Mwangaza Farmers Group Organization (MFAGRO) a local organization in Vihiga County has introduced practical agriculture lessons in public primary schools in the region in a bid to impart farming skills to the young generation, making them to actively participate in food production.
The practical lessons that include crop management, value addition and animal husbandry are set to fill the gap left when agriculture subject was pulled out of primary school curriculum in 2001 and is expected to rejuvenate agricultural practices in young people across the County.
According to MFAGRO Project Coordinator Dick Morgan Ongai the organization gave intensive training skills to its members who join forces with teachers in respective primary schools to offer weekly lessons to upper class pupils (classes 4-8).
For effective practical lessons, schools give demo farms measuring between 5-10 metres square depending with the size of school land to groups of pupils where they are encouraged to plant assorted plants. During the weekly lesson, trainers visit those demo farms teaching those groups from soil management to crop production skills. These pupils are also taught animal husbandry and poultry farming where they rear rabbits and chicken. The project reached 22 school and about 5200 pupils last year.
At Munugi Primary School in Sabatia District, this education has been extended to benefit the local community. Demo farms have been erected in the compound where farmers from the neighborhood are taught various modern ways to improve crop and animal productions.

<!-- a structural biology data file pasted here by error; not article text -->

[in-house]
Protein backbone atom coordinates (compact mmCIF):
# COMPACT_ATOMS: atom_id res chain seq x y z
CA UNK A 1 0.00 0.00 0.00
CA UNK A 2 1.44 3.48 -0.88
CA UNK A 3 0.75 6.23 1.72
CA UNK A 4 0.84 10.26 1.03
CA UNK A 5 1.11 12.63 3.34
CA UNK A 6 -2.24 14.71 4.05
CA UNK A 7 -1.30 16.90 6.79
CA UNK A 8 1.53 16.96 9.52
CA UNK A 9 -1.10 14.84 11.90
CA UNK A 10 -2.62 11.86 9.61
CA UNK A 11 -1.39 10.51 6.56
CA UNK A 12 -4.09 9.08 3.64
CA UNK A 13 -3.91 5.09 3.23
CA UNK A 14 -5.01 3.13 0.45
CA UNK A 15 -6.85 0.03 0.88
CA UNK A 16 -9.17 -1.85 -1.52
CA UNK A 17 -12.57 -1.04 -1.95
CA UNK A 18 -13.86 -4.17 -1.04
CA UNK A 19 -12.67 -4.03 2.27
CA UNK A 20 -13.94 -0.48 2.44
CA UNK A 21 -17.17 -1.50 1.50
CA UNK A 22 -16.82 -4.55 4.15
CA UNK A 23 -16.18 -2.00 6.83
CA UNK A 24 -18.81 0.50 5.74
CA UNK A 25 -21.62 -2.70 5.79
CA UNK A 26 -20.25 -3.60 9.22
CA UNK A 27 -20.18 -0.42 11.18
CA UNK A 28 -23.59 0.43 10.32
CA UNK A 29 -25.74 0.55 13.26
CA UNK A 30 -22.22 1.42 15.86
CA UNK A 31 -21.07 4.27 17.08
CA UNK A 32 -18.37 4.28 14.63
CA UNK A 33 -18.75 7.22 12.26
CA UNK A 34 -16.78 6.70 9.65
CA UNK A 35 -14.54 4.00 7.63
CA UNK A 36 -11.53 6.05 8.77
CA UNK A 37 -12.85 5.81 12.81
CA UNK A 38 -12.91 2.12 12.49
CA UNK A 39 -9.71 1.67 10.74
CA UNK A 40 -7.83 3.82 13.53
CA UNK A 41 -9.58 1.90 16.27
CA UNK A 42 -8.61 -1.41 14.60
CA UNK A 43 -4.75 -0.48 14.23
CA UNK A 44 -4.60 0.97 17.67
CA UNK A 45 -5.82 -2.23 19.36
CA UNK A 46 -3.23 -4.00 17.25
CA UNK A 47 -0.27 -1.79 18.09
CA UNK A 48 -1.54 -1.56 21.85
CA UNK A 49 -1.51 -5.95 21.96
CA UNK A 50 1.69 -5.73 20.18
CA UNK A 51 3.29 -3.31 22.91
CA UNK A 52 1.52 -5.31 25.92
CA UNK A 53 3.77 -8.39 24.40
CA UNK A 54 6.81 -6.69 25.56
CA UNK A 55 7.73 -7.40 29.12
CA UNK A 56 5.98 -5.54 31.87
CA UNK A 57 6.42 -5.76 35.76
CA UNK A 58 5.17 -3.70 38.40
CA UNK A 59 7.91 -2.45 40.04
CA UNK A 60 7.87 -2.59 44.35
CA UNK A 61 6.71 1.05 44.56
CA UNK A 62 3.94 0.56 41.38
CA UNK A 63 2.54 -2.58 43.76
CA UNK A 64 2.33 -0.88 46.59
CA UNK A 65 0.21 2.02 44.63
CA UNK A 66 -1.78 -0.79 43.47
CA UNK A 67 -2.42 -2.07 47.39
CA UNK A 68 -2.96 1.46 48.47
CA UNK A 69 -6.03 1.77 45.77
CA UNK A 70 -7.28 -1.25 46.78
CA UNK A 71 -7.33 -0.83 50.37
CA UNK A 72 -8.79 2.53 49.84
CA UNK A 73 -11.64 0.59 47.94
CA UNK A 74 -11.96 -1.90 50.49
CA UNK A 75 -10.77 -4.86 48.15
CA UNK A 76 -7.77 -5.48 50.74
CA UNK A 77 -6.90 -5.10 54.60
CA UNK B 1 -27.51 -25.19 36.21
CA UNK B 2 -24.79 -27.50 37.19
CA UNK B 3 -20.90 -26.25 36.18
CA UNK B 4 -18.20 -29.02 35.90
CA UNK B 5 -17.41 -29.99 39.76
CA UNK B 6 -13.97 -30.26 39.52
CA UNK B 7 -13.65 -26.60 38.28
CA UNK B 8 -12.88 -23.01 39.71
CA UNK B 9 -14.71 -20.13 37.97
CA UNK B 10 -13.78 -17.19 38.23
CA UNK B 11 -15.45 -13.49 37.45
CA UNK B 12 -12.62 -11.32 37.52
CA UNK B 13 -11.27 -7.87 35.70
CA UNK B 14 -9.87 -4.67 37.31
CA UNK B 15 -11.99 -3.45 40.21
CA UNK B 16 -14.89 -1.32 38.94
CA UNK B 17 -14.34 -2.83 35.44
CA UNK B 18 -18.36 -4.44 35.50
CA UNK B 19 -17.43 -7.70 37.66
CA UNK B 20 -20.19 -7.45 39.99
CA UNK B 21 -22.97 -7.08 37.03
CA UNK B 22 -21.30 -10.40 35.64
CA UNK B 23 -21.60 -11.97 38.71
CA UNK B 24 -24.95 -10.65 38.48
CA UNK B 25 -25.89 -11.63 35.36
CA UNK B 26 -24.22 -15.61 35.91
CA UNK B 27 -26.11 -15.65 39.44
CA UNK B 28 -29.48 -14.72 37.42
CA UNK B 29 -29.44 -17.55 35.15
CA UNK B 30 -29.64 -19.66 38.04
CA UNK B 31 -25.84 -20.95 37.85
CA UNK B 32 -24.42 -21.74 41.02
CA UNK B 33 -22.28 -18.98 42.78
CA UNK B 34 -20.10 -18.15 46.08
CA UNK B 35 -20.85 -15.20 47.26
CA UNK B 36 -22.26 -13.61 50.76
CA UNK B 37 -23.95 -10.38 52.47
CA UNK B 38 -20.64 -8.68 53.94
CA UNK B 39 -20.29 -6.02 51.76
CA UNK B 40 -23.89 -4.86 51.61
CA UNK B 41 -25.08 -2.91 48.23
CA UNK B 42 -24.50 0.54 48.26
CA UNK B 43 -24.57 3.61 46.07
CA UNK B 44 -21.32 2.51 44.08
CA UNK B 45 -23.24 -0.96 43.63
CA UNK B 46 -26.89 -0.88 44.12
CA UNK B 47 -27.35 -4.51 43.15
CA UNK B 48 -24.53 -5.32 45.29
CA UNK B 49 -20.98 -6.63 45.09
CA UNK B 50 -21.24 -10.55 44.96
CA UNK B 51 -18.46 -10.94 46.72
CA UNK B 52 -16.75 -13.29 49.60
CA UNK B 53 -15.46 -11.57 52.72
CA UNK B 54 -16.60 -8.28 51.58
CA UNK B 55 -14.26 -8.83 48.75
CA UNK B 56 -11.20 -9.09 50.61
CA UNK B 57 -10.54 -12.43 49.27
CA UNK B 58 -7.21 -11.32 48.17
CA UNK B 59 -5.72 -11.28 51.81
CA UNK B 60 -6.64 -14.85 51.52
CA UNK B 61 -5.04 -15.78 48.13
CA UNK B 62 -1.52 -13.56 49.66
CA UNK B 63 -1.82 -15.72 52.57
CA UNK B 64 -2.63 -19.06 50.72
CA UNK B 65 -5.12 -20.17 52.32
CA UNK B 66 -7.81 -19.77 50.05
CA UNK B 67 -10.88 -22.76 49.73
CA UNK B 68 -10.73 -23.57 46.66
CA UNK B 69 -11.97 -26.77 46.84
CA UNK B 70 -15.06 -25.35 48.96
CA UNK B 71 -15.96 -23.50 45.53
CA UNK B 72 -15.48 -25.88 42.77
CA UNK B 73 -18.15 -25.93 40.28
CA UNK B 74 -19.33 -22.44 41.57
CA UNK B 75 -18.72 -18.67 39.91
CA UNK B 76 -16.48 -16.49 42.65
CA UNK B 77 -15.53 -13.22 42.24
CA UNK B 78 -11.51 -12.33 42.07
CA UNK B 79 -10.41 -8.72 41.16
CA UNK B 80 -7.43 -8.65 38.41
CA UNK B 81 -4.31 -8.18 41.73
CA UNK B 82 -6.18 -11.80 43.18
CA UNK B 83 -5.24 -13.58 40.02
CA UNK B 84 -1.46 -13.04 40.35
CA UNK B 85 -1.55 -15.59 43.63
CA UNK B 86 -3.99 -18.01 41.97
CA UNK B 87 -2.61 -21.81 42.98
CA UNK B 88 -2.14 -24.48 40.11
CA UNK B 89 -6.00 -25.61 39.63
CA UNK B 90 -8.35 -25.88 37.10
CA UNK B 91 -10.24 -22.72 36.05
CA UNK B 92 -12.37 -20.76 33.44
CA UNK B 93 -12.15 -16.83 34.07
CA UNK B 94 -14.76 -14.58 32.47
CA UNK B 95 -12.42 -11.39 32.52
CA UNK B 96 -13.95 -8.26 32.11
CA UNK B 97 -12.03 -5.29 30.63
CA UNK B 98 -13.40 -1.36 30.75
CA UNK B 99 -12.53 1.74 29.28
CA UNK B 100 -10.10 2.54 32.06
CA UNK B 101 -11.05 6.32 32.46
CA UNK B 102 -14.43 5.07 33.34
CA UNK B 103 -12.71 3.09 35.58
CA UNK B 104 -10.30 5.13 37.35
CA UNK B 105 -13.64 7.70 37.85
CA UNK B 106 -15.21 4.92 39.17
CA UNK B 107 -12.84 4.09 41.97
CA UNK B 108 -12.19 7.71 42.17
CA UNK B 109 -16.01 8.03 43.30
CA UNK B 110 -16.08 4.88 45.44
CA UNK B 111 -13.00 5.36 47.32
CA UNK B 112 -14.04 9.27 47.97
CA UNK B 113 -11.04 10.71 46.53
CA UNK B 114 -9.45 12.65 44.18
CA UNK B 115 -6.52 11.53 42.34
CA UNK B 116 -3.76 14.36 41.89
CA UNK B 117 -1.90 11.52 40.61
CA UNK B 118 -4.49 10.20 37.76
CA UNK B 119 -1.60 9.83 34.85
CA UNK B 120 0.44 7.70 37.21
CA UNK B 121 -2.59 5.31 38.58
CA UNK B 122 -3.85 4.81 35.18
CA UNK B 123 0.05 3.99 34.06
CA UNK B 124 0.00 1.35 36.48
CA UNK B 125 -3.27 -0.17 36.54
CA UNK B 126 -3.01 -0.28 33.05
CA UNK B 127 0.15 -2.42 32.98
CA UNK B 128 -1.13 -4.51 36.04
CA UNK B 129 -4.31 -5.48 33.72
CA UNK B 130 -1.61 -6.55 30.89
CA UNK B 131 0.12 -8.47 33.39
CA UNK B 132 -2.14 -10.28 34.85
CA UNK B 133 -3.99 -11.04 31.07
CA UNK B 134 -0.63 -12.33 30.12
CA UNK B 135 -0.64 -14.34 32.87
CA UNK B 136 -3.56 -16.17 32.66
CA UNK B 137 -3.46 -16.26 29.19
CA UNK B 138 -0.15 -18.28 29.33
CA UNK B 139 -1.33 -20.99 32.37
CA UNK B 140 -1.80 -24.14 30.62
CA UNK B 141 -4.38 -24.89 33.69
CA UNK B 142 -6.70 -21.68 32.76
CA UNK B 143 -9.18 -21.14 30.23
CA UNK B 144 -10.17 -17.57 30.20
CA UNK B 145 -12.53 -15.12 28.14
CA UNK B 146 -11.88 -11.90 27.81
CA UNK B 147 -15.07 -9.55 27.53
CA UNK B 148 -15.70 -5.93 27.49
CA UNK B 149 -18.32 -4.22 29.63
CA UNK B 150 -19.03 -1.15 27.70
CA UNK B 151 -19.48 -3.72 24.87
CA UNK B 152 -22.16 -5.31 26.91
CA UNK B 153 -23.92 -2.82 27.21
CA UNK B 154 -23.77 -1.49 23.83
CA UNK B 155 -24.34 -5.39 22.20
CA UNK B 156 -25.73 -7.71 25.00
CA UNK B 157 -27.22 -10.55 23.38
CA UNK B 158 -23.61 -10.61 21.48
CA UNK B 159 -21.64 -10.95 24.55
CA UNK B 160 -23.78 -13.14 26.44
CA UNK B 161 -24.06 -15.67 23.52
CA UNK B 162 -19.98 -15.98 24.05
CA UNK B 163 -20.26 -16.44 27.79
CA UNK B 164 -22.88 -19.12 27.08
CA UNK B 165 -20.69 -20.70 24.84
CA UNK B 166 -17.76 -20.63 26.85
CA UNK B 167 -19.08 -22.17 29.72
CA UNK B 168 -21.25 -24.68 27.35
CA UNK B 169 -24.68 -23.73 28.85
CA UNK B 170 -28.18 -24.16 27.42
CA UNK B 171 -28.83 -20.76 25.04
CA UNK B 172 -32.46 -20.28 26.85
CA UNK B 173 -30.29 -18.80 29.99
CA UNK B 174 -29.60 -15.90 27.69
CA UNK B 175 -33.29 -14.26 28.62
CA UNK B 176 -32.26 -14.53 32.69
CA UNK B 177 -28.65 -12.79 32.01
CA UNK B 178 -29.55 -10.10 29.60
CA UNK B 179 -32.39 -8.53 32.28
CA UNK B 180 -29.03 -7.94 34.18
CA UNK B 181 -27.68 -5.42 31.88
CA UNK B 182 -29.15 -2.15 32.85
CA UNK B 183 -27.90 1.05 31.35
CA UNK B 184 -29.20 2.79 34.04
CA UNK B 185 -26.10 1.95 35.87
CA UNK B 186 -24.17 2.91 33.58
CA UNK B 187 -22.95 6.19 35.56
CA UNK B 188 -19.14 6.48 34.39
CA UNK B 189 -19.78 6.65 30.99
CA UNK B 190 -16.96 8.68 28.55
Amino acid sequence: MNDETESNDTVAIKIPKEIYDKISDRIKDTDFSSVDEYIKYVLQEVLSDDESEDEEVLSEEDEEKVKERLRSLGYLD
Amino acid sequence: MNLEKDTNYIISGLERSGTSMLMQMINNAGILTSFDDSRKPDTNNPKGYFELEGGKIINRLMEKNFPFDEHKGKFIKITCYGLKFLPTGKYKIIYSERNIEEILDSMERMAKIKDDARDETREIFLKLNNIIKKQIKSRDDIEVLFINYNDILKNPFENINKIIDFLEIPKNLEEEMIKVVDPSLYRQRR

Through this initiative, farmers in the region are winning the war against ‘purple witch’, a weed that has for long affected maize production in the region. They have for instance learnt that intercropping of maize with Desmodium curtails the growth and survival of the weed. The fodder is a legume and as a result their root produces chemicals that stimulate germination of striga seeds, but then prevent them from attaching successfully to maize roots. The striga eventually dies and the number of seeds in the soil is also reduced. They have also learnt about value addition and high value crops like soya beans which is now giving them more returns than traditional maize and beans. Initiatives by MFAGRO comes on the backdrop of a 2012 report by FAO that blame lack of modern agricultural skills to food insecurity in Sub-Saharan Africa. The report noted that most farmers especially in rural Africa where 75
per cent of the food is grown are using outdated means hence prone to agricultural calamities like weeds, pests, soil infertility and diseases. Statistics by World Hunger shows a severe food crisis across Africa. An estimated 10 million people are faced with food shortages, mass livestock losses, and protracted drought-like conditions.
In Kenya, close to 3.5 million people have been declared food insecure, with significant numbers facing catastrophic conditions after consecutive years of below-average rainfall that have resulted in one of the driest years since 1950. The statistics further shows that vast majority of hungry people live in developing regions, which saw a 42 percent reduction in the prevalence of undernourished people between 1990–92 and 2012–14. Despite this progress, about one in eight people, or 13.5 percent of the overall population, remain chronically undernourished in these regions, down from 23.4 percent in 1990–92. As the most populous region in the world, Asia is home to two out of three of the world’s undernourished people while one out of three people are undernourished in Africa.
MFARGO is however optimistic that if stakeholders in the education and agricultural sectors in the country join hands in educating people especially the younger generation, food production will be increased hence slicing the ever growing hunger and malnutrition figures in the continent.